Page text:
Mark S Mark S - 1 month ago 4
Scala Question

Why doesn't scala compiler infer type parameter from superclass?

I want to understand why the scala compiler cannot infer a type parameter passed to a superclass so that I can come up with a workaround. Workaround suggestions are also very welcome! Here's a contrived example of what I'm stuck on (comments in the code explaining issues):

Code is also in a scala fiddle.

/** A Svc is a function that responds to requests
* @tparam Req[_] a request ADT whose instances specify their response type
trait Svc[Req[_]] {
def apply[Resp](req: Req[Resp]): Resp

/** Service request ADT */
sealed trait MyReq[_]
// two requests have the same response type of String (i.e. MyReq[String]):
case class GetString(id: String) extends MyReq[String]
case class GetAltString(id: String) extends MyReq[String]
// this one is the only MyReq[Int]
case class GetInt(id: String) extends MyReq[Int]

/** Type class for marshalling a response for a concrete request type.
* This lets us handle marshalling differently for different requests
* that have the same response type (such as GetString and GetAltString above).
* @tparam ReqImpl concrete MyReq type. This is required to enforce unique marshaller
* per request when there are mutliple request types with the same response type.
trait ReqMarshaller[ReqImpl <: MyReq[Resp], Resp] {
def marshal(r: Resp): String

class MySvc extends Svc[MyReq] {
// this apply function compiles and works just fine.
override def apply[Resp](req: MyReq[Resp]): Resp = req match {
case GetString(id) => id
case GetAltString(id) => id + id
case GetInt(id) => id.length

// This is the problem. I want to specify the request is a subclass so
// we get the specific marshaller for the request type and avoid
// ambiguous implicit errors.
// However, the Resp type parameter is always inferred as Nothing
// instead of the correct response type.
def marshal[ReqImpl <: MyReq[Resp], Resp](req: ReqImpl)(
marshaller: ReqMarshaller[ReqImpl, Resp]
): String = marshaller.marshal(apply(req))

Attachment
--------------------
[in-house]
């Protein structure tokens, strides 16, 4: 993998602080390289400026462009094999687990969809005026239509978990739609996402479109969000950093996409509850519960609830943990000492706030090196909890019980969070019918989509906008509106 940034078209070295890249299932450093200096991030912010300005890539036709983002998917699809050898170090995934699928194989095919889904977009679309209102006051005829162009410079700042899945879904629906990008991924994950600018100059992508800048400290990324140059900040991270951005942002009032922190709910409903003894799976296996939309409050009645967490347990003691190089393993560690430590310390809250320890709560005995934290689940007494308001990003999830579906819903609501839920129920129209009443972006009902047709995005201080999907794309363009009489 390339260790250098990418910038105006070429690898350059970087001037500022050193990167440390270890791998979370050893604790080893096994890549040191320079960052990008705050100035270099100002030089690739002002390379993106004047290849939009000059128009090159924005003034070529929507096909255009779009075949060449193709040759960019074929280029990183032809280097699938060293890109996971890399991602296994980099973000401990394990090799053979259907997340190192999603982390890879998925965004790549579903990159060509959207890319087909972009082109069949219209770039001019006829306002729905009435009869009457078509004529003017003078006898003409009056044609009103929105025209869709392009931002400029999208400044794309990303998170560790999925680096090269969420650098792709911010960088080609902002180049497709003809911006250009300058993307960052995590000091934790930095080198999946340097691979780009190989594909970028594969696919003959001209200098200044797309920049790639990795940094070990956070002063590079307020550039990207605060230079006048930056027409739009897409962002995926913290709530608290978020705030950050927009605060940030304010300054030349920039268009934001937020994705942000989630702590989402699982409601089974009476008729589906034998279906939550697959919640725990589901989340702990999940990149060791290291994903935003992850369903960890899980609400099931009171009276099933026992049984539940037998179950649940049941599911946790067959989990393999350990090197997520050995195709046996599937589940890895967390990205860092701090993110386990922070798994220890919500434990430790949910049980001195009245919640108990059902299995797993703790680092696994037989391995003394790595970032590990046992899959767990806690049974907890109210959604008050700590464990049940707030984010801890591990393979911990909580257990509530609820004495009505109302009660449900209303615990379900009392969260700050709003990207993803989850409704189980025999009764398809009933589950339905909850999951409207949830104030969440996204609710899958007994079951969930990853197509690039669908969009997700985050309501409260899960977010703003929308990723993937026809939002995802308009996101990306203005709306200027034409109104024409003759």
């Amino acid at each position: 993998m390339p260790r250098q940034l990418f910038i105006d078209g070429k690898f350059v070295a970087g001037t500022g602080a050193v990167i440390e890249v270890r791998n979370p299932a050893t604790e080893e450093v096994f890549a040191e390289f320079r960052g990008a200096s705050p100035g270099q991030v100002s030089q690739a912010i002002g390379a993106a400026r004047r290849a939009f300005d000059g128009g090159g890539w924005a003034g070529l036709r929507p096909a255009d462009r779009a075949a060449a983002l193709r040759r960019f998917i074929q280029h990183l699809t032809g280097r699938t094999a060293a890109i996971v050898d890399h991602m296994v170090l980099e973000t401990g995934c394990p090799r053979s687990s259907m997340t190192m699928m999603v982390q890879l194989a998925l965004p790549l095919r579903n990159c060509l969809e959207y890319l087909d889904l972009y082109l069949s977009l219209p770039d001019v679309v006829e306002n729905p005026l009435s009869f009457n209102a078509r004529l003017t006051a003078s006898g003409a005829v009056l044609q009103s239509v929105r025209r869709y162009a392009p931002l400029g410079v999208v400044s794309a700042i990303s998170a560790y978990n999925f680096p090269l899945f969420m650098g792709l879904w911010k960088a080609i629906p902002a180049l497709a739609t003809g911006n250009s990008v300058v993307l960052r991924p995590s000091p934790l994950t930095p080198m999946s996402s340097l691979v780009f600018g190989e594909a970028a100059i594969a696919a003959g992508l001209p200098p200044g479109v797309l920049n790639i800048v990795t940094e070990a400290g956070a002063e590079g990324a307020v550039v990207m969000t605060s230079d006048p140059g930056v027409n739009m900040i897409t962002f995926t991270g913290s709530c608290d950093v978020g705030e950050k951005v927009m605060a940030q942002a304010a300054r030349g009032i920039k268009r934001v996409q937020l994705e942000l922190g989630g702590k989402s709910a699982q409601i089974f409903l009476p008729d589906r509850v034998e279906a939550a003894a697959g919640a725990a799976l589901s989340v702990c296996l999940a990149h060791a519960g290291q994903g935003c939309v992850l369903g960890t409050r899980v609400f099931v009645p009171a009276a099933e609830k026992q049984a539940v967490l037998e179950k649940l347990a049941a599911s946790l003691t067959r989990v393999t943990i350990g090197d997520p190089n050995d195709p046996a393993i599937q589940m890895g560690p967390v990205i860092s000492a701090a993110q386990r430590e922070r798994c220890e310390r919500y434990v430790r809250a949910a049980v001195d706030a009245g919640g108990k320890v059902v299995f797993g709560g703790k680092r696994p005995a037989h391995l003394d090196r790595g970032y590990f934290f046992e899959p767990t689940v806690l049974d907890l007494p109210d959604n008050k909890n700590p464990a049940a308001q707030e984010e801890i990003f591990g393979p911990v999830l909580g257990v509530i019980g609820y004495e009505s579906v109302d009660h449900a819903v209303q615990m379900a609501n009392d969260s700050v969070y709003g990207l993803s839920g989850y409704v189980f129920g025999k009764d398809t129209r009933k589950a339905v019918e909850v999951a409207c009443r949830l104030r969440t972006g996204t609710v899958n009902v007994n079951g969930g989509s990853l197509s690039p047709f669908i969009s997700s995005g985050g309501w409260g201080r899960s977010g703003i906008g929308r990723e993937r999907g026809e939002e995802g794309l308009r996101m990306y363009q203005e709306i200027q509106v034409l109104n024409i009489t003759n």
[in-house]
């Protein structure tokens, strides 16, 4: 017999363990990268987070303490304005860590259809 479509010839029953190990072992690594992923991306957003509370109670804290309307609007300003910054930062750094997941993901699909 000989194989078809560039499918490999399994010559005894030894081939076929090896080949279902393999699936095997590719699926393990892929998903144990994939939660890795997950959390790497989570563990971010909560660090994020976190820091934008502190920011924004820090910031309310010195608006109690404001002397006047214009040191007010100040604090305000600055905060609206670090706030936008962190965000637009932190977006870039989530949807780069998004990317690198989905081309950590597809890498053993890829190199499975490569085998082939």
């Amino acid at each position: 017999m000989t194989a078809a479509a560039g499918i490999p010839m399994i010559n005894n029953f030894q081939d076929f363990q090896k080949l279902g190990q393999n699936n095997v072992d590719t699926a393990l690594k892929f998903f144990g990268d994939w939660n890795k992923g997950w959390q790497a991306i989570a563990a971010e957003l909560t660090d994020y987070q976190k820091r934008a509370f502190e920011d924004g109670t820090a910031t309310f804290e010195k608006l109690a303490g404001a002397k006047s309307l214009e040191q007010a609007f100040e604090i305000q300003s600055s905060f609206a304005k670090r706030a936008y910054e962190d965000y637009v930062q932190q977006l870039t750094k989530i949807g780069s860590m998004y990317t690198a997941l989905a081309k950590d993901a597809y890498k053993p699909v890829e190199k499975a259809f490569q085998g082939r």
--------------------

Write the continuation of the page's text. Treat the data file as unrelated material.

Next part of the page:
// this method is just here to show that it won't work as a solution
// because it doesn't work when there are multiple request types with
// the same response type (causes ambiguous implicits errors)
def marshalGeneric[Resp](req: MyReq[Resp])(
marshaller: ReqMarshaller[_ <: MyReq[Resp], Resp]
): String = marshaller.marshal(apply(req))

implicit val getIntMarshaller: ReqMarshaller[GetInt, Int] = new ReqMarshaller[GetInt, Int] {
def marshal(i: Int): String = (i * i).toString

implicit val getStrMarshaller: ReqMarshaller[GetString, String] = new ReqMarshaller[GetString, String] {
def marshal(s: String): String = s

implicit val getAltStrMarshaller: ReqMarshaller[GetAltString, String] = new ReqMarshaller[GetAltString, String] {
def marshal(s: String): String = s + s

val svc = new MySvc

val myLength = svc(GetInt("me")) // 2
println(s"myLength: $myLength")

svc.marshalGeneric(GetInt("me")) // compiles and works
//svc.marshal(GetInt("me")) // fails to compile due to infering Resp type as Nothing
//svc.marshalGeneric(GetAltString("me")) // fails to compile because of ambiguous implicits


The problem is that Scala is trying to infer both ReqImpl and Resp type parameters at once instead of inferring ReqImpl first and getting Resp from that. Since Resp doesn't actually appear in the parameter list, it's inferred to Nothing and then Scala notices type bounds are violated. A workaround (I don't remember where I saw it first) is to give an equivalent type to req but one which depends on Resp explicitly:

def marshal[ReqImpl <: MyReq[Resp], Resp](req: ReqImpl with MyReq[Resp])(
  implicit marshaller: ReqMarshaller[ReqImpl, Resp]
): String = marshaller.marshal(apply(req))

svc.marshal(GetInt("me")) now compiles.